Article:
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Old 07-14-2019, 10:41 PM   #1
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Grease remover / soap after ospho?

I just used ospho on my metal floor to convert rust. Prior to that, I wire-wheeled, vacuumed, and cleaned the floor with water and rags... But theres still plenty of adhesive residue on the floor, and possibly other schmutz. I am planning to use rustoleum primer.

Seems others recommend using grease and wax remover or soap before ospho... I never did that. Should I do it now even though I have already used ospho? Or will the primer be fine without it?

Also, there wasnt much rust - does the dry ospho need to be neutralized in any way, or just rustoleum right over it?
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Old 07-17-2019, 07:01 PM   #2
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Can't comment on the ospho,but the "rusty metal" rustolem stuck to my my marginally prepared floor as well as I could have hoped for.
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Old 07-17-2019, 08:16 PM   #3
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Angry

Read the directions on the container. Normally before painting the ospho is rinsed off first.

PS, I didn't post the angry emoji, and I couldn't edit it out.
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Old 07-17-2019, 10:37 PM   #4
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After my ospho had dried for 2 days because the humidity here rarely falls below 60 percent lately, I parked my bus on a slope and spent several hours in there with a garden hose, and a worn out old corn broom that spent about 40 years in my dad's wood working shop. I did no more grinding after the ospho. I didn't think it was necessary because I did so much before the ospho, so after the floor dried from all the rinsing, I just swept and started painting with Rustoleum rusty metal primer followed by rustoleum enamel.

That was a couple of weeks ago. As far as I can tell by poking at it, the paint seems to have stuck well. I'm patching holes now, and finding a few small chunks of seam sealer thrown off by the wire brush in my angle grinder that stuck to the floor instead of sweeping up. I'm just scraping them off with my thumbnail and putting some epoxy and a patch on those spots too.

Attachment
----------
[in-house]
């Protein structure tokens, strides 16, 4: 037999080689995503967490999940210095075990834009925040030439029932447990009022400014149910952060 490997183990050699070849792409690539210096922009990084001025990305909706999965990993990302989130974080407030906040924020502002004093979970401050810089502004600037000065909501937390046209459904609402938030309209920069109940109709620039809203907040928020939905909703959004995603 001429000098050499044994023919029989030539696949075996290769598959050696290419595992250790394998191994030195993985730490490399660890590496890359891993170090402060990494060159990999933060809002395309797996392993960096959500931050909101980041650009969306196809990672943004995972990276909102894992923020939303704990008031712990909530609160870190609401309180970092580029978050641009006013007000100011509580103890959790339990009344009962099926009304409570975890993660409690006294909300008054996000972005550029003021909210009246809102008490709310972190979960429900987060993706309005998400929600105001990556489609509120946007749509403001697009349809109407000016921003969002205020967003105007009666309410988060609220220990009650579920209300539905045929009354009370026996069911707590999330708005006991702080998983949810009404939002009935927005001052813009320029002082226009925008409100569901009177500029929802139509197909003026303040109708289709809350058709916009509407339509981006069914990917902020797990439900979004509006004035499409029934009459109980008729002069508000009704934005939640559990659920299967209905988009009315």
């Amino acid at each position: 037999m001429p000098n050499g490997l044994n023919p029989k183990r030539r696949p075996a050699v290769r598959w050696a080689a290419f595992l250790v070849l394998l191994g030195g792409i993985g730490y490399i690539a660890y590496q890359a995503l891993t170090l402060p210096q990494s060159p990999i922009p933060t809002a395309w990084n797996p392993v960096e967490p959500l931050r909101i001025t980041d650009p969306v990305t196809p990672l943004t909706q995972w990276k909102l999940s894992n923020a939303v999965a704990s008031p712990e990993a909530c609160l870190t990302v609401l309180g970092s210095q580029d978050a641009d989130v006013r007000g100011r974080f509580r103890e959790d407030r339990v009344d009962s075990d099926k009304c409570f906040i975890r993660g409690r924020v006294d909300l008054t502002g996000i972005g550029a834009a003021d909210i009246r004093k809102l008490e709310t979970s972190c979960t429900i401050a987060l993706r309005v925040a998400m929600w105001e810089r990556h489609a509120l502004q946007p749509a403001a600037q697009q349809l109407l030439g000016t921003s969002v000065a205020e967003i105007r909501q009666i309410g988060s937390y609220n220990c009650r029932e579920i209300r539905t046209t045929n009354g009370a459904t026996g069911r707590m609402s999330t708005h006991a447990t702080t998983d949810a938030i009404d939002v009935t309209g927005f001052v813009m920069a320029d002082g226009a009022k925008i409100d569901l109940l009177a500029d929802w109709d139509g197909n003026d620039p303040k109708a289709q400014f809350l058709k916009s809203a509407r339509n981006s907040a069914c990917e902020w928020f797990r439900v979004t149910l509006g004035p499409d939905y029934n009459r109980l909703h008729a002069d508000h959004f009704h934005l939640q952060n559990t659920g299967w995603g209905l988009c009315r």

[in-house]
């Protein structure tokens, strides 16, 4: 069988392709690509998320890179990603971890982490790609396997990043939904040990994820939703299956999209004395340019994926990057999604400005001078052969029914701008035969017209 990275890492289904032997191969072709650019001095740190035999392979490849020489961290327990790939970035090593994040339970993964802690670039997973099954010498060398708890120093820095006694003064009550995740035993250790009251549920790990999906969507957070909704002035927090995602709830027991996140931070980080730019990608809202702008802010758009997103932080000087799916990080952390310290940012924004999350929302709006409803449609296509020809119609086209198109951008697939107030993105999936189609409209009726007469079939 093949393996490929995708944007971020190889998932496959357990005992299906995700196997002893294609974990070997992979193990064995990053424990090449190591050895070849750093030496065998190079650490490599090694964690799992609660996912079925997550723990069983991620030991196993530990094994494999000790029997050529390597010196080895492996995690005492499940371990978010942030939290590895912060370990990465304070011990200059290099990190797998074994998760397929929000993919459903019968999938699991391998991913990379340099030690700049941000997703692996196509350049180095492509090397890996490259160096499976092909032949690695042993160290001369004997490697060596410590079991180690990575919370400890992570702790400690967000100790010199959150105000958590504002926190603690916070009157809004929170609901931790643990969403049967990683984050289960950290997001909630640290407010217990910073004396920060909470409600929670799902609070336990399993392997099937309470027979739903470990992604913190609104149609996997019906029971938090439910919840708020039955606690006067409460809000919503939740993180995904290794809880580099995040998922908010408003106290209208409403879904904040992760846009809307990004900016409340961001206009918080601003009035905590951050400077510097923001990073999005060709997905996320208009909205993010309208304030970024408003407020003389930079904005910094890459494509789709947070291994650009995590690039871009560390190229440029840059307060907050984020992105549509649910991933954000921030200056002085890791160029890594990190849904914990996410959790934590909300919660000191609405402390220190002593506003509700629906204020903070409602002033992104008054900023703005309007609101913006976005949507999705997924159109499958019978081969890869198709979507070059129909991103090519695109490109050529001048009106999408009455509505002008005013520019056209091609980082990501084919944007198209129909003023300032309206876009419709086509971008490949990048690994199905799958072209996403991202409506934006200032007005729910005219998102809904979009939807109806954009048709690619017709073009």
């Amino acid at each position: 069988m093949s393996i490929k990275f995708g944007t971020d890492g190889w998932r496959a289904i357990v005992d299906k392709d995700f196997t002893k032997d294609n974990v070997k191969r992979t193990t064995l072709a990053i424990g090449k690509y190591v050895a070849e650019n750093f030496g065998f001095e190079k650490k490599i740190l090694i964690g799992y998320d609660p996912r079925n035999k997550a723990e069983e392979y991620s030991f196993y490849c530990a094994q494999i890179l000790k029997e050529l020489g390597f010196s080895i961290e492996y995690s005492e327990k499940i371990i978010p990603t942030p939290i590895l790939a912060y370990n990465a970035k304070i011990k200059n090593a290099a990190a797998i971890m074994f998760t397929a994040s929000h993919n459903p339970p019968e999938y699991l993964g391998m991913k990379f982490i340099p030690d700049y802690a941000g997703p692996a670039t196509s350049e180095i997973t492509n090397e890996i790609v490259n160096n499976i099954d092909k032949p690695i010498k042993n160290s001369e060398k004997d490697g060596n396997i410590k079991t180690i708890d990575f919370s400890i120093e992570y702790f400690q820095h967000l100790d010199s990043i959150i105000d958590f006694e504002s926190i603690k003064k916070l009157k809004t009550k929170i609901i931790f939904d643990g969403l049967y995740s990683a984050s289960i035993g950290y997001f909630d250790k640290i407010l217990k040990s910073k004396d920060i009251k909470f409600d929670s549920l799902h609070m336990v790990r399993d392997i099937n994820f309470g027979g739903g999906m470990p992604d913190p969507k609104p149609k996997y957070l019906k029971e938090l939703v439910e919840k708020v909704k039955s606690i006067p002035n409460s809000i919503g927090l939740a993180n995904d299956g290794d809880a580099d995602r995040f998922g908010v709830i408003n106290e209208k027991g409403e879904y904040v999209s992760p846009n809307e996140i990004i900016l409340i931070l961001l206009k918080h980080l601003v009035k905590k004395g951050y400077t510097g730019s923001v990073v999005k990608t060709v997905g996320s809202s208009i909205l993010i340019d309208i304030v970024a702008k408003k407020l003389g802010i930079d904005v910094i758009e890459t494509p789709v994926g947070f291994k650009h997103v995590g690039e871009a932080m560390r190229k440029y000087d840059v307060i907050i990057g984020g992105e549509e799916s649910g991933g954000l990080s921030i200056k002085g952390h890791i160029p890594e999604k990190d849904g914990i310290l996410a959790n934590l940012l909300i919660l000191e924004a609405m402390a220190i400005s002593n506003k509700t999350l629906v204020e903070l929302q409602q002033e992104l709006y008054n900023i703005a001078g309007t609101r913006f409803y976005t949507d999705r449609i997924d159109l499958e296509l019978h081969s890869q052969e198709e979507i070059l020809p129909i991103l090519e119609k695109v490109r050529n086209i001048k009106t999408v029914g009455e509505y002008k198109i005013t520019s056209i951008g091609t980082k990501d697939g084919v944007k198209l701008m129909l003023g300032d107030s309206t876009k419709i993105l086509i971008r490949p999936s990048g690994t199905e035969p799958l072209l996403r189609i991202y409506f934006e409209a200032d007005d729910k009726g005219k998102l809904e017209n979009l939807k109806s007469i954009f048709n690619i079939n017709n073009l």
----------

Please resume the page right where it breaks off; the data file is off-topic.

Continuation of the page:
I've always been fussy about doing the best job I can. It's not something new that started when I got interested in building a bus. Like my grandfather told me many years ago: "If something is worth doing then do your best. If it's not worth doing, then don't do it, find something else to do." I thought that was pretty good advice, so I've been following it for about 60 years now.
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Old 07-17-2019, 10:57 PM   #5
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When time to rinse I used a pressure washer, nothing in there at that point that can be damaged. Plus the pressure gets stuff out you might not normally get to. Blasted floor, walls and ceiling.
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Old 07-18-2019, 12:06 AM   #6
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@01marc, If I had a pressure washer, I would have certainly used it for that job. But I think plenty of water from the hose and lots of elbow grease applied to that short, old corn broom did an adequate job.

And you're also right on about there being nothing in there to be damaged by plenty of water, as long as the main switch on the line from the negative terminals of the batteries is off. And then I didn't turn the power back on for 2 days just to be sure it was dry.
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Old 07-18-2019, 12:41 AM   #7
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@01marc, If I had a pressure washer, I would have certainly used it for that job. But I think plenty of water from the hose and lots of elbow grease applied to that short, old corn broom did an adequate job.